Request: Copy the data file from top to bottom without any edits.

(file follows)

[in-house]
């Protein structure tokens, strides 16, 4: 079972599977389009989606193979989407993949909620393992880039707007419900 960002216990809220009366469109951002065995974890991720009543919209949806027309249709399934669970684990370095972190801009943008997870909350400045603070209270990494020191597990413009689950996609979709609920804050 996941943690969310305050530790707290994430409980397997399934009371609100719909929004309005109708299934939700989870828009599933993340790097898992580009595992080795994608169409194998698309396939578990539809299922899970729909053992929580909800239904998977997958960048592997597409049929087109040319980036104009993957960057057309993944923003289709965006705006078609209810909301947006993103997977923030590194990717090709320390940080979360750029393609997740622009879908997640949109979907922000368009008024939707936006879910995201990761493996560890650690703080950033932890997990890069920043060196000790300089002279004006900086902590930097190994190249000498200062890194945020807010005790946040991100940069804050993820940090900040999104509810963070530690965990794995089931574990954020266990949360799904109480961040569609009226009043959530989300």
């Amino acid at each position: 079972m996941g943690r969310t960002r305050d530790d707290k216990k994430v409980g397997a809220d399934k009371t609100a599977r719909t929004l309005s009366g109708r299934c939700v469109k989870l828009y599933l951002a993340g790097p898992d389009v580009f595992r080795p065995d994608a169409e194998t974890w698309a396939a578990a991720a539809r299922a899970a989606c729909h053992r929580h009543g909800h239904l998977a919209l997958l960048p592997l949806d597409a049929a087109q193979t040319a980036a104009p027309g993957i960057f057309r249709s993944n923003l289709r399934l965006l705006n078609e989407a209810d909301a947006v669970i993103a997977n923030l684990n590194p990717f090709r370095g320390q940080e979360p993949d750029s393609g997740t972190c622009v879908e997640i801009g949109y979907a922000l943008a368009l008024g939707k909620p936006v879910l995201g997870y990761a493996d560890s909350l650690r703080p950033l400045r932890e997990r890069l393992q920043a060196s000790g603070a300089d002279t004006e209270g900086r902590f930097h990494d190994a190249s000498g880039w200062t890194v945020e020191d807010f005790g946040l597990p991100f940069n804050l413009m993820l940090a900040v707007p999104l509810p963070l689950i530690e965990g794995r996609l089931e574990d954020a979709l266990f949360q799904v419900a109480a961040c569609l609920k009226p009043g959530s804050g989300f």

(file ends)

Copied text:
[in-house]
């Protein structure tokens, strides 16, 4: 079972599977389009989606193979989407993949909620393992880039707007419900 960002216990809220009366469109951002065995974890991720009543919209949806027309249709399934669970684990370095972190801009943008997870909350400045603070209270990494020191597990413009689950996609979709609920804050 996941943690969310305050530790707290994430409980397997399934009371609100719909929004309005109708299934939700989870828009599933993340790097898992580009595992080795994608169409194998698309396939578990539809299922899970729909053992929580909800239904998977997958960048592997597409049929087109040319980036104009993957960057057309993944923003289709965006705006078609209810909301947006993103997977923030590194990717090709320390940080979360750029393609997740622009879908997640949109979907922000368009008024939707936006879910995201990761493996560890650690703080950033932890997990890069920043060196000790300089002279004006900086902590930097190994190249000498200062890194945020807010005790946040991100940069804050993820940090900040999104509810963070530690965990794995089931574990954020266990949360799904109480961040569609009226009043959530989300």
């Amino acid at each position: 079972m996941g943690r969310t960002r305050d530790d707290k216990k994430v409980g397997a809220d399934k009371t609100a599977r719909t929004l309005s009366g109708r299934c939700v469109k989870l828009y599933l951002a993340g790097p898992d389009v580009f595992r080795p065995d994608a169409e194998t974890w698309a396939a578990a991720a539809r299922a899970a989606c729909h053992r929580h009543g909800h239904l998977a919209l997958l960048p592997l949806d597409a049929a087109q193979t040319a980036a104009p027309g993957i960057f057309r249709s993944n923003l289709r399934l965006l705006n078609e989407a209810d909301a947006v669970i993103a997977n923030l684990n590194p990717f090709r370095g320390q940080e979360p993949d750029s393609g997740t972190c622009v879908e997640i801009g949109y979907a922000l943008a368009l008024g939707k909620p936006v879910l995201g997870y990761a493996d560890s909350l650690r703080p950033l400045r932890e997990r890069l393992q920043a060196s000790g603070a300089d002279t004006e209270g900086r902590f930097h990494d190994a190249s000498g880039w200062t890194v945020e020191d807010f005790g946040l597990p991100f940069n804050l413009m993820l940090a900040v707007p999104l509810p963070l689950i530690e965990g794995r996609l089931e574990d954020a979709l266990f949360q799904v419900a109480a961040c569609l609920k009226p009043g959530s804050g989300f």